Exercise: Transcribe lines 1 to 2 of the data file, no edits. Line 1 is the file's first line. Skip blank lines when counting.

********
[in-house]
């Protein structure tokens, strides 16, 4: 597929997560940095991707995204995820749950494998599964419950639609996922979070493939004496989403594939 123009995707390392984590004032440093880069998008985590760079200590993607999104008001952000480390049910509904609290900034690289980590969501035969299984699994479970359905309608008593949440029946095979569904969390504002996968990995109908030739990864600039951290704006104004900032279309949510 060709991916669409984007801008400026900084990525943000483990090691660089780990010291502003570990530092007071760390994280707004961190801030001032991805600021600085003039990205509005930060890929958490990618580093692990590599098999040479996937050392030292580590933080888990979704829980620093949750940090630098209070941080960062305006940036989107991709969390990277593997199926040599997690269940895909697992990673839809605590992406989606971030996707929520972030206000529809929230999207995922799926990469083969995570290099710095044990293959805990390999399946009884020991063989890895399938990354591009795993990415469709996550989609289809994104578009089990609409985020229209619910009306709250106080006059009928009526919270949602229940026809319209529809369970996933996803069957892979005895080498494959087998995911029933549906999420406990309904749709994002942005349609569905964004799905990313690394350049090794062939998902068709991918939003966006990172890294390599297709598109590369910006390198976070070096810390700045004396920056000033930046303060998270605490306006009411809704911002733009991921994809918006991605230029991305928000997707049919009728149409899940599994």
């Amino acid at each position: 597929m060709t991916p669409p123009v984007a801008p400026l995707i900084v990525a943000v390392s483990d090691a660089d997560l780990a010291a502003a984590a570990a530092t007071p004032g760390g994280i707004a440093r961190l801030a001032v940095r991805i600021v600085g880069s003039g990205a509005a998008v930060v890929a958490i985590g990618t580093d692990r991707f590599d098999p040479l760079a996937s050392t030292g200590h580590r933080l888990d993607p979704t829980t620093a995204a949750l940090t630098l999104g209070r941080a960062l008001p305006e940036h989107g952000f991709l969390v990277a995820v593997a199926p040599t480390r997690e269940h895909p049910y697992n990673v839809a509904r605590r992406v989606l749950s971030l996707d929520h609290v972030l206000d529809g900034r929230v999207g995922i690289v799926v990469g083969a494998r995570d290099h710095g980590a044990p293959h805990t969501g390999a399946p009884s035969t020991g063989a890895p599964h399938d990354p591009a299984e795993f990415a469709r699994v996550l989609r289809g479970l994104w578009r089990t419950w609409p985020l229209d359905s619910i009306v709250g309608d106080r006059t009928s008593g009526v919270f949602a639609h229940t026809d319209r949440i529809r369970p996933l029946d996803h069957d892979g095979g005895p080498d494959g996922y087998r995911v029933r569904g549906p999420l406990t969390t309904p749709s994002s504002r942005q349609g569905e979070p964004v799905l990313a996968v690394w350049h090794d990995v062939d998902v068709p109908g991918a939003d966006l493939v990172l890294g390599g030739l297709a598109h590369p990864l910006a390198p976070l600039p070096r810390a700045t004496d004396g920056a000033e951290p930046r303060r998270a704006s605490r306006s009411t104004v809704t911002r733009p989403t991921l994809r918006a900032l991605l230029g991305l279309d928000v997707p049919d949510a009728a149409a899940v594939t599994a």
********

[in-house]
């Protein structure tokens, strides 16, 4: 597929997560940095991707995204995820749950494998599964419950639609996922979070493939004496989403594939 123009995707390392984590004032440093880069998008985590760079200590993607999104008001952000480390049910509904609290900034690289980590969501035969299984699994479970359905309608008593949440029946095979569904969390504002996968990995109908030739990864600039951290704006104004900032279309949510 060709991916669409984007801008400026900084990525943000483990090691660089780990010291502003570990530092007071760390994280707004961190801030001032991805600021600085003039990205509005930060890929958490990618580093692990590599098999040479996937050392030292580590933080888990979704829980620093949750940090630098209070941080960062305006940036989107991709969390990277593997199926040599997690269940895909697992990673839809605590992406989606971030996707929520972030206000529809929230999207995922799926990469083969995570290099710095044990293959805990390999399946009884020991063989890895399938990354591009795993990415469709996550989609289809994104578009089990609409985020229209619910009306709250106080006059009928009526919270949602229940026809319209529809369970996933996803069957892979005895080498494959087998995911029933549906999420406990309904749709994002942005349609569905964004799905990313690394350049090794062939998902068709991918939003966006990172890294390599297709598109590369910006390198976070070096810390700045004396920056000033930046303060998270605490306006009411809704911002733009991921994809918006991605230029991305928000997707049919009728149409899940599994």